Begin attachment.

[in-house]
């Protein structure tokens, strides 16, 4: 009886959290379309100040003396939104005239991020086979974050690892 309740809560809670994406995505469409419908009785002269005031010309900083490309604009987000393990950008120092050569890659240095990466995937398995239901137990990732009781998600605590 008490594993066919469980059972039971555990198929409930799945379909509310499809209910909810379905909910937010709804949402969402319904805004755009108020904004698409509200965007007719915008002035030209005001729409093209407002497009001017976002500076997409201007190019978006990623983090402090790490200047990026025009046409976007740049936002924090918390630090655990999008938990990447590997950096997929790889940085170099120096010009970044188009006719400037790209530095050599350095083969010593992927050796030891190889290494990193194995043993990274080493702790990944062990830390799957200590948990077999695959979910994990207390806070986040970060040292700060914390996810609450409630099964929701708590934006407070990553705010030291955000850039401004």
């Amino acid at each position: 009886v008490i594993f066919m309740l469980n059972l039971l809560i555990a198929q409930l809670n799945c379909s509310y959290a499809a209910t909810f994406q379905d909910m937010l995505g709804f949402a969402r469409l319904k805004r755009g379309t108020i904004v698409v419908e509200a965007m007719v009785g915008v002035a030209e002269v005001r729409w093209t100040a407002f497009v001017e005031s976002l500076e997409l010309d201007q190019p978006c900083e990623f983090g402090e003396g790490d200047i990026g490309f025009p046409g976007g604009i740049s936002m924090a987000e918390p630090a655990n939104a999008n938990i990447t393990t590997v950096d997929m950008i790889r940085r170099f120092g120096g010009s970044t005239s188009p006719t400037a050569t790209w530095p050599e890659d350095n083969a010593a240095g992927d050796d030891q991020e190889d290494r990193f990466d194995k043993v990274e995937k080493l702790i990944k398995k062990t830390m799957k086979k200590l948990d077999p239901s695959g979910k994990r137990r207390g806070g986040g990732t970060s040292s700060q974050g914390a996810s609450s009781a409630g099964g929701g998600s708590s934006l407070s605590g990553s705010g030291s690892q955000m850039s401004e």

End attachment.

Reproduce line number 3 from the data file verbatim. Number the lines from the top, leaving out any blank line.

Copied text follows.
């Amino acid at each position: 009886v008490i594993f066919m309740l469980n059972l039971l809560i555990a198929q409930l809670n799945c379909s509310y959290a499809a209910t909810f994406q379905d909910m937010l995505g709804f949402a969402r469409l319904k805004r755009g379309t108020i904004v698409v419908e509200a965007m007719v009785g915008v002035a030209e002269v005001r729409w093209t100040a407002f497009v001017e005031s976002l500076e997409l010309d201007q190019p978006c900083e990623f983090g402090e003396g790490d200047i990026g490309f025009p046409g976007g604009i740049s936002m924090a987000e918390p630090a655990n939104a999008n938990i990447t393990t590997v950096d997929m950008i790889r940085r170099f120092g120096g010009s970044t005239s188009p006719t400037a050569t790209w530095p050599e890659d350095n083969a010593a240095g992927d050796d030891q991020e190889d290494r990193f990466d194995k043993v990274e995937k080493l702790i990944k398995k062990t830390m799957k086979k200590l948990d077999p239901s695959g979910k994990r137990r207390g806070g986040g990732t970060s040292s700060q974050g914390a996810s609450s009781a409630g099964g929701g998600s708590s934006l407070s605590g990553s705010g030291s690892q955000m850039s401004e």